By Charles Craig
With three drugs in clinical development and one of them scheduled for Phase III trials next spring, Shaman Pharmaceuticals Inc. is attempting to raise at least $12 million in a public offering of 2 million shares.
The South San Francisco company, which makes potential therapeutic compounds from extracts of tropical plants traditionally used for medicinal purposes, has completed Phase II studies with two drugs for watery diarrhea and genital herpes.
Shaman also has identified 10 plant-derived compounds showing preclinical activity against Types II diabetes and has collaborations with Ono Pharmaceuticals Inc., of Osaka, Japan, and Merck KGaA, of Darmstadt, Germany, for development of those drugs. The two pharmaceutical companies have agreed to pay Shaman $25 million and assume development costs during their multi-year alliances. Shaman also will get royalties and in the U.S. will share profits equally with Merck.
As of Sept. 30, 1996, Shaman said it had $20.4 million in cash and reported a net loss of $14.97 million for the first nine months of the year.
In July 1996, the company negotiated a three-part private placement that could generate at least $23 million over the next six years. It received $3.3 million in completing the first phase. (See BioWorld Today, July 31, 1996, p. 1.)
Adding proceeds from the proposed public offering to its cash and financial commitments, Shaman said it will have enough funds to support operations through the second quarter of 1998.
Shaman registered last week for the public offering, which is aimed primarily at institutional investors. Based on the $6 closing price of its stock (NASDAQ:SHMN) Friday, Shaman would raise $12 million in the offering. Following the stock sale the company will have 15.9 million shares outstanding. Shaman ended Monday at $5.937, down $0.063.
Underwriters for the offering are Hambrecht & Quist LLC, of New York.
Shaman uses an ethnobotanical approach to drug discovery. Its two most advanced products, Provir and Virend, are derived from the croton tree, found in Latin America. Traditional uses of the plant include treatments for respiratory diseases, gastrointestinal disorders and wound healing.
Provir, an oral compound, is targeted for secretory, or watery diarrhea, and Virend, a topical version, is under development for genital herpes.
Following a successful Phase II open-label trial of Provir, the drug will undergo evaluation in a 400-patient placebo-controlled study beginning next month. Based on that data, two Phase III trials are scheduled to get under way in May 1997 with results expected in the fall.
Another Phase II study of Provir for treatment of AIDS-related diarrhea also is expected to begin in the first quarter of 1997.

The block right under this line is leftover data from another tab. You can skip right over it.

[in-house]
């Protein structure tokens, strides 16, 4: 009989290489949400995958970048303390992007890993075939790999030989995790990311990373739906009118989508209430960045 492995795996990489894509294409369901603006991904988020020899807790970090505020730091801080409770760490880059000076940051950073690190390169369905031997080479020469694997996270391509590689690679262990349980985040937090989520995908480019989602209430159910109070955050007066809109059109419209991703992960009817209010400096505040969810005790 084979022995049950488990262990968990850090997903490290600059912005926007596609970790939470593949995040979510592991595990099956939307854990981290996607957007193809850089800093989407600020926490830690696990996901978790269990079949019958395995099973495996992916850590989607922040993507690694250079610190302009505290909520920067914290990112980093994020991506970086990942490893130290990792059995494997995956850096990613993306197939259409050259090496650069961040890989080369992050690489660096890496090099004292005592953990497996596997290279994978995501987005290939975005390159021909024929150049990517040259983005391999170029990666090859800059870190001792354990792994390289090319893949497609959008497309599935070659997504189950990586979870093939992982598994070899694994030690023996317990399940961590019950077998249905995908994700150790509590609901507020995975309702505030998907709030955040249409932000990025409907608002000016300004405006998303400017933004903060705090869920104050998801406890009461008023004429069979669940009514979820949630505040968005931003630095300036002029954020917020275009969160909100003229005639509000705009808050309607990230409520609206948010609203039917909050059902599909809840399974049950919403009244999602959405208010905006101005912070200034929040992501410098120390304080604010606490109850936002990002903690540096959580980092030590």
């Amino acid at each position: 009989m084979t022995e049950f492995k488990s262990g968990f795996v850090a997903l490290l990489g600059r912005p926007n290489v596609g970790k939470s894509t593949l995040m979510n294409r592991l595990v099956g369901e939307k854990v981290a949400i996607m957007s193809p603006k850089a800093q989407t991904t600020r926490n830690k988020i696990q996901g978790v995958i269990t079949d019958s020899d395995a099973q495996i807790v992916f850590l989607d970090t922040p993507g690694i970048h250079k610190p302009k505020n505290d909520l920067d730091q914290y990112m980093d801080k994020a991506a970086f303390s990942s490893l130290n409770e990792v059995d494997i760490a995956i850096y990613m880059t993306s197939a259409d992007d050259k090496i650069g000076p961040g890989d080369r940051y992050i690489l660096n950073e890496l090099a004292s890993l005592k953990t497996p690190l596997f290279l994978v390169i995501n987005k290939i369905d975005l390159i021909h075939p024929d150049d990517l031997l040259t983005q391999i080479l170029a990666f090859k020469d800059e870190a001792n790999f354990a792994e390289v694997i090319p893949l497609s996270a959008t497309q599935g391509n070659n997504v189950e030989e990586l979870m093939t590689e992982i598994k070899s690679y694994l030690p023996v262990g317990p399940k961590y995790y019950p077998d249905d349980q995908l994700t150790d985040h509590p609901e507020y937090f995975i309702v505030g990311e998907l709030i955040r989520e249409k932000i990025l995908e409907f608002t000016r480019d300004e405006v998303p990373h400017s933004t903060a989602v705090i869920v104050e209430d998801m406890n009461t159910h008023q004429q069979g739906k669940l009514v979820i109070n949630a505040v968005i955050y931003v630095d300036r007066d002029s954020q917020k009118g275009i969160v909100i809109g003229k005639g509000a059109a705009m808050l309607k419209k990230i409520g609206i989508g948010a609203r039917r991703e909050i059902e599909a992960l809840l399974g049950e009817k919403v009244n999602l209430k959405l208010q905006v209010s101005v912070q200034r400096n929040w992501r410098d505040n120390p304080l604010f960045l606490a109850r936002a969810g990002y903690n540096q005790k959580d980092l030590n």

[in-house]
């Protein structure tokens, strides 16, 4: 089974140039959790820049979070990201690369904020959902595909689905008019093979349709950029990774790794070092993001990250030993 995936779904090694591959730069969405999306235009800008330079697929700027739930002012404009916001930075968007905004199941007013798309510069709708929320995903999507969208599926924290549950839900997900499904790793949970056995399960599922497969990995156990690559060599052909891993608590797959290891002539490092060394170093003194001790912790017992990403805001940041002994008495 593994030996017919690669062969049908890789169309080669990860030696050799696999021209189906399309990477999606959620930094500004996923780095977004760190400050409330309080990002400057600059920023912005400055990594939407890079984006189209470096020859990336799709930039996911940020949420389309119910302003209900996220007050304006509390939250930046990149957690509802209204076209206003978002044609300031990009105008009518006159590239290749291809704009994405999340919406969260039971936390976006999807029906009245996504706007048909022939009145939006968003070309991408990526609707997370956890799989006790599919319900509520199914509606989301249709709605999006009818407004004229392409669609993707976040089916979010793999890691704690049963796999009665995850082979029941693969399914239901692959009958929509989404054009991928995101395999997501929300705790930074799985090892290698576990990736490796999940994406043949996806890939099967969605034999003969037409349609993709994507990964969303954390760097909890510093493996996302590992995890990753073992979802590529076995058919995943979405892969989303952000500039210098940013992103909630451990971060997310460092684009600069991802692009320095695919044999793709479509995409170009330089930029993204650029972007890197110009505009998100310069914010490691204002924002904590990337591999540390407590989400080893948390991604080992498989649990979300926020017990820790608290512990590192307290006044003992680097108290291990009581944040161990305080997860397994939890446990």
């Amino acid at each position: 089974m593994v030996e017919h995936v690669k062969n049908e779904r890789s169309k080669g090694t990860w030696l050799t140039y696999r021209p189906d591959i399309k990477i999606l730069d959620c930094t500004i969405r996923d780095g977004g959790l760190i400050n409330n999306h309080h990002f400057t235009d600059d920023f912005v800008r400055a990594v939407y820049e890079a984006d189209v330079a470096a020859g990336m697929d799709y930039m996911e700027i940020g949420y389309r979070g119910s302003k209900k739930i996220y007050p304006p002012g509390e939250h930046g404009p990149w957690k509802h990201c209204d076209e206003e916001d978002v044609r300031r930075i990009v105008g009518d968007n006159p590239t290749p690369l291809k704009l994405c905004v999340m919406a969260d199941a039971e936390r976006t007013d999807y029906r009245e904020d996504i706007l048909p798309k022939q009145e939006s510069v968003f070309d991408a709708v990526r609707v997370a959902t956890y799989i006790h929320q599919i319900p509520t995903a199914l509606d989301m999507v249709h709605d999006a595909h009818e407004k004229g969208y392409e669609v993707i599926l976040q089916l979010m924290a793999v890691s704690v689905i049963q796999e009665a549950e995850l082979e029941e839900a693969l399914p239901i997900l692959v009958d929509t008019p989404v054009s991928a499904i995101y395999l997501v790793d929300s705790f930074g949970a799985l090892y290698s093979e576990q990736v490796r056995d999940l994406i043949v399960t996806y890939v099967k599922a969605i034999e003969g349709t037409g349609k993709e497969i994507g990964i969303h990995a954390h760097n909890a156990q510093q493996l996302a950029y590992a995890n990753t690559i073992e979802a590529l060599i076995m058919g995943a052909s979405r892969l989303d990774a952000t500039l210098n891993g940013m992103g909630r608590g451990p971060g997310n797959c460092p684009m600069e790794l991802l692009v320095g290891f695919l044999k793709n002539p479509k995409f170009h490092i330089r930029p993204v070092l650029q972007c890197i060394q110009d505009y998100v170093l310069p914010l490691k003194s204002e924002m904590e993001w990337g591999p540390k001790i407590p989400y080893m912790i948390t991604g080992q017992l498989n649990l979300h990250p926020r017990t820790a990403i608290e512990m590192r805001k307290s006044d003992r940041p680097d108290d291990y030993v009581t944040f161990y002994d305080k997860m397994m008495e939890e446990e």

Watery diarrhea is caused by over secretion of chloride ions and a resulting build-up of water in the intestine, all of which is triggered by an infectious agent in epithelial cells. If left untreated the condition lasts up to seven days.
Current treatments involve the use of antibiotics for the infection or anti-motility drugs, which reduce gastrointestinal activity. An estimated 16 million people, most of them tourists and business people traveling outside their home countries, spend more than $1 billion a year fighting watery diarrhea.
Provir is designed to attack the underlying cause of the disorder by blocking the chloride secretion. In most cases, a patient’s own immune system can dispatch the infectious agent.
In the recently completed open-label Phase II trial of Provir, 89 percent of the 75 participants experienced normal bowel function within two days of treatment and more than 50 percent of those recovered in one day. In addition, during a 72-hour follow-up period, no recurrences were seen.
For Virend, a Phase II placebo-controlled trial, completed in September 1995, involved 45 AIDS patients with genital herpes. Data revealed 38 percent of those treated with Shaman’s drug experienced complete healing of lesions compared with 14 percent in the placebo group. The company initially expected to conduct Phase III trials next year, but will begin a study in the first quarter of 1997 to evaluate Virend in combination with oral acyclovir.
Shaman’s other drug in clinical development, nikkomycin Z, was licensed in 1995 from Bayer AG, of Leverkusen, Germany, and is a fungicidal targeted for endemic mycoses, which are systemic fungal infections. The drug, in Phase I trials in the U.K., is designed to inhibit an enzyme found in cell walls of fungi, causing the fungal cells to burst. The enzyme, chitin synthetase, is not found in mammalian cells.
In Shaman’s alliances on its Types II diabetes compounds, Ono has development rights for Japan, Taiwan and South Korea, and Merck has rights elsewhere in the world. In the Merck collaboration, Shaman is working with the German pharmaceutical company’s subsidiary, Lipha S.A., of Lyon, France.